- restricting access to Clearbrook in this way would impact adversely on wheelchair users who could only reach Clearbrook and its facilities via the road, again breaching guidelines under the Disability Discrimination Act.
- the authorities most concerned with this improvement have supported it e.g. Dartmoor National Park Authority, the Maristowe Estate, Devon County Council, Sustrans
- clearance work which has already taken place along the proposed route (for the purpose of the archaeological surveys) means that concerns about wildlife and tree removal no longer apply. This work is supported by a professional ecological survey and supports the management of the Common.
- I have walked the proposed route and can confirm that the clearance work means that one of the objectors’ concerns is no longer relevant because of the above-mentioned clearance work. I can also state that damage is minimal, comprising removal of gorse and scrub with no major tree removals. The soil that will be removed in order to construct the cutting will be used to surface the existing rail track and as infill in order to maintain the correct gradient. It is disingenuous of the objectors to suggest the spoil will block the old railway track which will still be available as a path. The railway is not part of the Common so these objections can also be disregarded in deciding whether to hold an Enquiry.
It is also disingenuous of the objectors to maintain that their alternative route comprises a reduced slope. After scrambling along this alternative route I can confirm that it goes through very rough terrain and rises much more steeply from the railway path. It is impossible to see how such a route could be realised without major and extensive works, and even then would present a considerable challenge to all but the most experienced cyclists. Having walked this alternative route I can also confirm that many mature trees would require removal, which requirement hardly accords with the objectors’ concern for flora and fauna along the much less disruptive proposed route. In any case the suggestion of an alternative route is surely irrelevant at this stage.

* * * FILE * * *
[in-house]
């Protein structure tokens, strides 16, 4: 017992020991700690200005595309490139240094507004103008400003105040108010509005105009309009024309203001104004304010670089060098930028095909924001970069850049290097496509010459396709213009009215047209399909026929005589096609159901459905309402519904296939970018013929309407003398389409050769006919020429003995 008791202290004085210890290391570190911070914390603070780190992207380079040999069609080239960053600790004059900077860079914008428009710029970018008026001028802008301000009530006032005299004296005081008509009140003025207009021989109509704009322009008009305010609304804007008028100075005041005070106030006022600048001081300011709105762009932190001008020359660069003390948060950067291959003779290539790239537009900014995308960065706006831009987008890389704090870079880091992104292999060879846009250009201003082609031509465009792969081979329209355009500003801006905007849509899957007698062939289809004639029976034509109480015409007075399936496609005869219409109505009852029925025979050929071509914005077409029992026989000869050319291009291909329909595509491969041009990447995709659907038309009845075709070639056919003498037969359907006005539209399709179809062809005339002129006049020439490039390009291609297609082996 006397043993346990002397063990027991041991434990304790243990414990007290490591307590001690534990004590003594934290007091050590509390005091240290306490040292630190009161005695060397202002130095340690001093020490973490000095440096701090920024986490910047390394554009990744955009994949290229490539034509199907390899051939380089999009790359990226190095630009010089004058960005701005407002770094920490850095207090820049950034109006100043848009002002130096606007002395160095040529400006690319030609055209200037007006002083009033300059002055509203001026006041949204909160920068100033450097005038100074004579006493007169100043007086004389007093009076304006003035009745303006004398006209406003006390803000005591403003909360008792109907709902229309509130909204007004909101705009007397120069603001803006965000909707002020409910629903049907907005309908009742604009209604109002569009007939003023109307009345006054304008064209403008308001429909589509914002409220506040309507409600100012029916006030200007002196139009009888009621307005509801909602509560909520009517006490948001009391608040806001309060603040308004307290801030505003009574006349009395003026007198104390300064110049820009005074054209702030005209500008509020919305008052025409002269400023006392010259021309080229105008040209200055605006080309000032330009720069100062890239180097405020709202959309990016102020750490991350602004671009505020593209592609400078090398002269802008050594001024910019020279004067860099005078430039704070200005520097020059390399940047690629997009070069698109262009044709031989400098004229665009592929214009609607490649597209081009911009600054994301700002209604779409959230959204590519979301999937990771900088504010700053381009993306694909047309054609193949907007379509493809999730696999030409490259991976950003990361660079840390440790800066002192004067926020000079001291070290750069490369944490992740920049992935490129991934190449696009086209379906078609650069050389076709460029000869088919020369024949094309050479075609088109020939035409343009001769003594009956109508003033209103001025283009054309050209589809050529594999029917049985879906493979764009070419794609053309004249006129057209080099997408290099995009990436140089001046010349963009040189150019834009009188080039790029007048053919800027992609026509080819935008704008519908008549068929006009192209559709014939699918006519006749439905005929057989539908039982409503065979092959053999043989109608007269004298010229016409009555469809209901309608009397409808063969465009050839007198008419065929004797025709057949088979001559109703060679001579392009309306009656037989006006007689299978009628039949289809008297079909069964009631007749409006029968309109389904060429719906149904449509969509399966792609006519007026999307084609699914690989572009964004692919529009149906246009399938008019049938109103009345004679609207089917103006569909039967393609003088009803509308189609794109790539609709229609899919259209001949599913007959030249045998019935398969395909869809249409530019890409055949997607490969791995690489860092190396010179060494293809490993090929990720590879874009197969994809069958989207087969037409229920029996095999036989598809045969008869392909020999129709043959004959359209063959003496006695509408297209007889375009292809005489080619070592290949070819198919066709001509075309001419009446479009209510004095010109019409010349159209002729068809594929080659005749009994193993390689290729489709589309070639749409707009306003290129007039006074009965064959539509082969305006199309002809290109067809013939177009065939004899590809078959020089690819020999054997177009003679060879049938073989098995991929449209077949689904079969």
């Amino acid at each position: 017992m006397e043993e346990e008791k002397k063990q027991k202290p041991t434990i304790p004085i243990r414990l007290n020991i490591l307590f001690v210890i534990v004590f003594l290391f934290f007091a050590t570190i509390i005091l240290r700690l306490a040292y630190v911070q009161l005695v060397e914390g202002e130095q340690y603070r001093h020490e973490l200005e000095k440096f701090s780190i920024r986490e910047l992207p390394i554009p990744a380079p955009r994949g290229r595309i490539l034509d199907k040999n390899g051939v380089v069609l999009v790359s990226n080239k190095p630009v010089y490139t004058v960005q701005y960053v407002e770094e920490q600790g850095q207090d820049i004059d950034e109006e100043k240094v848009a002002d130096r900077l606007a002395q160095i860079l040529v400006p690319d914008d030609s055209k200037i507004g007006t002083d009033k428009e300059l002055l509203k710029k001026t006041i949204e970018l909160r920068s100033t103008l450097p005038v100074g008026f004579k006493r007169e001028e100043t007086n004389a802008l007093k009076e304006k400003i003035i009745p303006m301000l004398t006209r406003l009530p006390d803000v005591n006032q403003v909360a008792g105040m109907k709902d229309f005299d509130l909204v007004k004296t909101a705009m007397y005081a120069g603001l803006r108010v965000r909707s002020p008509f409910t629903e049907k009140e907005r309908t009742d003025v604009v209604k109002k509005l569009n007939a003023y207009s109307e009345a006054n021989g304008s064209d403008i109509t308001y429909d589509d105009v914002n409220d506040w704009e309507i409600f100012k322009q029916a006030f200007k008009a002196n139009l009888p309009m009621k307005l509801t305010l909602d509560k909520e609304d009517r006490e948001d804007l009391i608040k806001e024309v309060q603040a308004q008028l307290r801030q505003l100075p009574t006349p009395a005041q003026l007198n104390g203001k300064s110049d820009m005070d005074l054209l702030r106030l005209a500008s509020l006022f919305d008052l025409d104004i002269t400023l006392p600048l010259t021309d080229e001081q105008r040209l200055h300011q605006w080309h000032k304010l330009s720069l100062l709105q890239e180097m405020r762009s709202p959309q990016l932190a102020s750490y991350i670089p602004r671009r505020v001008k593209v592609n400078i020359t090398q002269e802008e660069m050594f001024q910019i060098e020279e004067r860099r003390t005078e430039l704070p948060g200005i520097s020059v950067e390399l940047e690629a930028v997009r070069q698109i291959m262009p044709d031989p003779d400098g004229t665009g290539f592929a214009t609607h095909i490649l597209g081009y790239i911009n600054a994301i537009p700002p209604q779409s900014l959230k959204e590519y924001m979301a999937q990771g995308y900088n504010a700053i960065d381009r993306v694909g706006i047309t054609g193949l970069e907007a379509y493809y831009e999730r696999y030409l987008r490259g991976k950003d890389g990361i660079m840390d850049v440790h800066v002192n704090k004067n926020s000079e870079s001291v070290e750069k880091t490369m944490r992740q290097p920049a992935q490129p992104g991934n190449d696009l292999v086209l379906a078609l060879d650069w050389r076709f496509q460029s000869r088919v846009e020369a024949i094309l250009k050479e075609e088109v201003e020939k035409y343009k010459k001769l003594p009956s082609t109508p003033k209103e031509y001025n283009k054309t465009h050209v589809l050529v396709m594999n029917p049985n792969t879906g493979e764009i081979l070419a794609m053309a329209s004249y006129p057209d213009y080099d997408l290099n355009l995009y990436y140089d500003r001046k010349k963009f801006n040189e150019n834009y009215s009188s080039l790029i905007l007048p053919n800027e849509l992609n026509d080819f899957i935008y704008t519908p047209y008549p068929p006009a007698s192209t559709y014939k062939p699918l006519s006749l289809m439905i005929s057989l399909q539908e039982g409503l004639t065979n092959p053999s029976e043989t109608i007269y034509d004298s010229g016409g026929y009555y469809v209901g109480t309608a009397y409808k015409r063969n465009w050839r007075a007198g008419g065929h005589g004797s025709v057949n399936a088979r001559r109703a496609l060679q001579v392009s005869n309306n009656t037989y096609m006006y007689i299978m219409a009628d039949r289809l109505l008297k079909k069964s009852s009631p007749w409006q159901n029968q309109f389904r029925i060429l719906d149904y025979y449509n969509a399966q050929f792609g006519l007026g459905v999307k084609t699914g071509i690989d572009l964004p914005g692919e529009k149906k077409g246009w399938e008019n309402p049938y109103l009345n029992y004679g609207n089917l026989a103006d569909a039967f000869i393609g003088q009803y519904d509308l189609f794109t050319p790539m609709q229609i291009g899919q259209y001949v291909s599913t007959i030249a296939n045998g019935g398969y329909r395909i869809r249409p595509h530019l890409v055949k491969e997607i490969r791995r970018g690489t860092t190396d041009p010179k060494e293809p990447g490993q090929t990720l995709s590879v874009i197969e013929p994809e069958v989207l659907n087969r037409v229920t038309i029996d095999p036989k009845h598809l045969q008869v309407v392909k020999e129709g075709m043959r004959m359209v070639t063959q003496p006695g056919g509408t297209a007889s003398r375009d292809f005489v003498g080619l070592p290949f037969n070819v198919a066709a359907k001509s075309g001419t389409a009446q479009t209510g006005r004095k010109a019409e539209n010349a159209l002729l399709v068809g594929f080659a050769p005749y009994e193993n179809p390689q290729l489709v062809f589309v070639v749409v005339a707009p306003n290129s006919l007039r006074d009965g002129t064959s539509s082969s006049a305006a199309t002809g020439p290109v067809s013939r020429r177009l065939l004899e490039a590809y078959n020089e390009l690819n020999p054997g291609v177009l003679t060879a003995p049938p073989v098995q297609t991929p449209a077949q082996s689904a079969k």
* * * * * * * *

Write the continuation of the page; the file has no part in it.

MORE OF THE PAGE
Should this suggested enquiry go ahead then there is the potential for a shameful waste of public money, resulting in the likelihood of the project being abandoned even if the enquiry finds in its favour! An enquiry based on irrelevant objections from a small minority seems close to a misuse of public funds. I understand that the landlord of the Skylark pub in Clearbrook has a petition of around 200 names in support of the project, which makes a mockery of the small number of objectors who are claiming local opposition. Not to mention the large majority of folk from all around the area (including a number of locals) who have already expressed support for the project.
It is frankly hard to understand why, with so much support for the proposed route, the completely impractical alternative route would be considered as a real alternative. The proposed route has been a well-known probability for many years, with no mention of the alternative route from the objectors. The alternative route would require starting the whole scheme from scratch and in much more problematic terrain. One can only wonder if the objectors’ real aim is to scupper the possibility of ever improving this section of NCN 27 and forever limiting the number of cyclists, not to mention wheelchair users, able to enjoy the facilities available in the village of Clearbrook.
I and the members of the Plymouth Cycling Campaign, some of whom I know will be writing to you themselves, strongly object to any proposed public enquiry to resolve this simple matter, and believe that all necessary enquiries have already been made, resulting in a positive outcome for the proposed improvements.
If however this public enquiry does take place I would want to be present and to speak and to call witnesses. I cannot say how many or how long this might take at this stage. If you want clarification then let me know and I will get back to you.
Plymouth Cycling Campaign (PCyC)